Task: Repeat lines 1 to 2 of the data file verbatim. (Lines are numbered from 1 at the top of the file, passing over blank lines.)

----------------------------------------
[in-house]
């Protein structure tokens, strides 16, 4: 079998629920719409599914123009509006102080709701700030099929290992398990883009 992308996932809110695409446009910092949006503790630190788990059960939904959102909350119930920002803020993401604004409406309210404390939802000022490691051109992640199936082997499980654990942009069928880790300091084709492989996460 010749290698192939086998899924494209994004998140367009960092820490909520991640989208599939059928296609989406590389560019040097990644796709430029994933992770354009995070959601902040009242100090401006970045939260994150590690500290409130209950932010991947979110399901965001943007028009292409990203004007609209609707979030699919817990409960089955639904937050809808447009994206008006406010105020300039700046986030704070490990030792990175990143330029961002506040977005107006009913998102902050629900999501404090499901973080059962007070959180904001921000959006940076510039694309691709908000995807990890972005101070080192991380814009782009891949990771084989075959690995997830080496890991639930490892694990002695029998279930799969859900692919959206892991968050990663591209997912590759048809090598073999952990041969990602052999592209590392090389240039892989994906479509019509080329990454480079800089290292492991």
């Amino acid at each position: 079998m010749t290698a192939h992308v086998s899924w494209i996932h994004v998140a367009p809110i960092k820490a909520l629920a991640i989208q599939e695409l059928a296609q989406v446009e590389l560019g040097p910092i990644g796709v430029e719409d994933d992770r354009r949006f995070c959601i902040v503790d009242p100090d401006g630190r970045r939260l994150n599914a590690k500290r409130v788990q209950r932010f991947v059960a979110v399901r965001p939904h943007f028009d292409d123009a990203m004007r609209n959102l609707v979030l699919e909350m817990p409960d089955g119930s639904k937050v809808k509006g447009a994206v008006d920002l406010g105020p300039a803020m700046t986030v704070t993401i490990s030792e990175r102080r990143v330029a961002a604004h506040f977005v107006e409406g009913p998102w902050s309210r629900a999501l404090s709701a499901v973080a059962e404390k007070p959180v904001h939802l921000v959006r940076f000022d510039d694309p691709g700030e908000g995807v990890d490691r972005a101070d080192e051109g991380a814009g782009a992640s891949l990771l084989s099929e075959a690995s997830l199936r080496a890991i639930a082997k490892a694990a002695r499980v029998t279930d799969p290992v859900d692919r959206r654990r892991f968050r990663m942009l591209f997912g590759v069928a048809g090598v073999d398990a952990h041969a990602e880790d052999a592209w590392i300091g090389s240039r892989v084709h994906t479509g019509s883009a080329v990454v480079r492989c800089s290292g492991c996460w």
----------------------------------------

[in-house]
């Protein structure tokens, strides 16, 4: 079998629920719409599914123009509006102080709701700030099929290992398990883009 992308996932809110695409446009910092949006503790630190788990059960939904959102909350119930920002803020993401604004409406309210404390939802000022490691051109992640199936082997499980654990942009069928880790300091084709492989996460 010749290698192939086998899924494209994004998140367009960092820490909520991640989208599939059928296609989406590389560019040097990644796709430029994933992770354009995070959601902040009242100090401006970045939260994150590690500290409130209950932010991947979110399901965001943007028009292409990203004007609209609707979030699919817990409960089955639904937050809808447009994206008006406010105020300039700046986030704070490990030792990175990143330029961002506040977005107006009913998102902050629900999501404090499901973080059962007070959180904001921000959006940076510039694309691709908000995807990890972005101070080192991380814009782009891949990771084989075959690995997830080496890991639930490892694990002695029998279930799969859900692919959206892991968050990663591209997912590759048809090598073999952990041969990602052999592209590392090389240039892989994906479509019509080329990454480079800089290292492991």